Author Topic: A slope-measuring tool  (Read 2192 times)

captain paranoia

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A slope-measuring tool
« on: July 11, 2012, 01:09:02 PM »
Having been reading up on 'formal navigation techniques', having started helping with DofE, I discovered the 'Keayscale' in Wally Keay's DofE Navigation book.  This has scales along the side of the tool that allow you to measure the gradient of a slope by comparing the contour spacing with fixed gaps.  The gap represents a number of contour lines.

As usual, this started me thinking about how I might do it better, and I thought I'd probably draw the contour lines within the gap, rather than simply write on how many lines there should be in the gap.

This then lead on to the thought of using a continuous scale, rather than discrete values.  A bit of simple trigonometry and some PostScript programming later, and I have a script to generate a slope-measuring tool for any map you can think of.  Here's an example (a rather low resolution version):

The tool should be printed onto a transparency, and used by sliding the tool across the amp at the area of interest until you find the point at which the tool and map contours are the same; then you read off the slope.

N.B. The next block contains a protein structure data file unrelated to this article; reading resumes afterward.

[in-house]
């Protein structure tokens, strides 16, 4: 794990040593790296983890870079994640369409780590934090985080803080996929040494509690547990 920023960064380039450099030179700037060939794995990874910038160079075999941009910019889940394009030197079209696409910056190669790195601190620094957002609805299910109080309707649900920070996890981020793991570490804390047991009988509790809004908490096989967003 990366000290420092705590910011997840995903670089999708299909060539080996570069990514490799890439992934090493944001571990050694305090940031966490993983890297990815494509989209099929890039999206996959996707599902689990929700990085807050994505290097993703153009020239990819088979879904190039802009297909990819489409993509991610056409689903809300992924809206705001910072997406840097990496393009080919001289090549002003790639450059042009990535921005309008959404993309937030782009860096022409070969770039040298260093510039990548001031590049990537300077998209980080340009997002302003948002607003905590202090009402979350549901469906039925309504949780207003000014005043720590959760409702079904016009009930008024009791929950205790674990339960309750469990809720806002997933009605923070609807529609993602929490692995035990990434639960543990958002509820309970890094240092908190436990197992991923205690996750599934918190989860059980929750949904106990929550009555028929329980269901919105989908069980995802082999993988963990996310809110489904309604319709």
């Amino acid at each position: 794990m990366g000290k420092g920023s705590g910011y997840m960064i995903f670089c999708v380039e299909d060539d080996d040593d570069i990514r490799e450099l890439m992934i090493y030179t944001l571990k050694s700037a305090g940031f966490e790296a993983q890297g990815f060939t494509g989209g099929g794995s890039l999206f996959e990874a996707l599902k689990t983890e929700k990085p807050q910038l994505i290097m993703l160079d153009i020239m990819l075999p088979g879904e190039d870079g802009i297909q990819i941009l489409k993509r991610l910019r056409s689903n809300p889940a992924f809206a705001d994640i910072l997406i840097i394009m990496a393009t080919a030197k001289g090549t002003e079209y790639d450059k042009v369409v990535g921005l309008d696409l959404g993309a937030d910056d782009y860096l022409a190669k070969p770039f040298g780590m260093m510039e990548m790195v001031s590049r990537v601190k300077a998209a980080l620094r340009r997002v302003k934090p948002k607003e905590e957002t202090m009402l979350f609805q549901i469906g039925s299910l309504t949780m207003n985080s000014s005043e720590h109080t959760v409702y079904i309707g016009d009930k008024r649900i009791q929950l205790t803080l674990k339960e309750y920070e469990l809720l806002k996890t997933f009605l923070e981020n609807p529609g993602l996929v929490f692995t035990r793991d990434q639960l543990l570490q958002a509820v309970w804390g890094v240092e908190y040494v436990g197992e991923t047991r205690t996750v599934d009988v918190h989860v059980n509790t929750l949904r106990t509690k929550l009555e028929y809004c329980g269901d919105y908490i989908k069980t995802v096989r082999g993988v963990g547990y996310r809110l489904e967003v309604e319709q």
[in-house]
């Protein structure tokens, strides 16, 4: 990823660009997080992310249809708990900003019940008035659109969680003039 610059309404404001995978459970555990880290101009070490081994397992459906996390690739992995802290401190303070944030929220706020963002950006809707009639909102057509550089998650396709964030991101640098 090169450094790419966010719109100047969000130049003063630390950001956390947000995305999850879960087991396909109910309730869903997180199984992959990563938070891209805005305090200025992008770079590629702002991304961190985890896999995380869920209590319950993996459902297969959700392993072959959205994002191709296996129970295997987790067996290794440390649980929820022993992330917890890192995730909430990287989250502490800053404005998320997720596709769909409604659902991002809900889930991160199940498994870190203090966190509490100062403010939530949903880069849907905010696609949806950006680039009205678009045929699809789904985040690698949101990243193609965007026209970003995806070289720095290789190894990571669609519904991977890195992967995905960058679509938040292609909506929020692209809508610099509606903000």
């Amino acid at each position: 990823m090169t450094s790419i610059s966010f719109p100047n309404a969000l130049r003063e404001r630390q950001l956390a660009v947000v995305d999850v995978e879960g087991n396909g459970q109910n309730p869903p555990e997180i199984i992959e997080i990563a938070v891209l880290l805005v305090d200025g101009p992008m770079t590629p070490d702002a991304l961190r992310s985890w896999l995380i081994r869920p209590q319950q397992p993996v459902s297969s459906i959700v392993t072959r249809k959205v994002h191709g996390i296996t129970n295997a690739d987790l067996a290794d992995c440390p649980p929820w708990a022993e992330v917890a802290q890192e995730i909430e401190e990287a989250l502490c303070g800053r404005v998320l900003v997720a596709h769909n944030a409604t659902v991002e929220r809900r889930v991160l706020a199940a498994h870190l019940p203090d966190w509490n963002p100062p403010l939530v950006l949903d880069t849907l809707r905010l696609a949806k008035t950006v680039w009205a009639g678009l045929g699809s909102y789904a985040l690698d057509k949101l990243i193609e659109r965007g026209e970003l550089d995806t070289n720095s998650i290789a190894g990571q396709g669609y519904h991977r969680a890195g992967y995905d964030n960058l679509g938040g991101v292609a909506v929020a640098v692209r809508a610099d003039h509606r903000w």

The script allows the user to enter the parameters for the map in question, and the tool:

map series title
map scale
map vertical contour spacing
map vertical scale factor (for non-metric maps)
map vertical contour units
number of contours between 'index' (thicker) contour
number of index 'series' to show on the tool
minimum slope angle
maximum slope angle
values to display on the axes
physical size of the tool

It will accept a whole series of these map definitions, and print them on a transparency.

Having done all this, and made a few tools, I'm not entirely sure that the tool is that necessary, as it doesn't really tell me anything about the slope than I can already tell just by looking at it.  But other people have made slope-measuring tools, and I thought I'd have a go...  Someone has suggested that a narrow-range tool could be used to identify avalanche-prone slopes.

I have a version which will show the additional 'along slope' distance, too, but, again, I'm not convinced that that's a useful technique; by the time the slope is steep enough to make a significant difference to the distance, the slope is steep enough to change my stride, and slow me down, which will have a much greater effect on pace-counting or timing than the small difference in distance...

I'm also not entirely convinced by the continuous curve, and may go back to a discrete, stepped curve, as it may be easier to use.

If anyone is vaguely interested, send me an email address, and I'll send the PostScript file.  Or, if you're not sure about handling PS, I'll send a PDF, but that loses the ability for the user to specify their map details. [discovers attachment option: PostScript attached]

Comments and suggestions are welcome.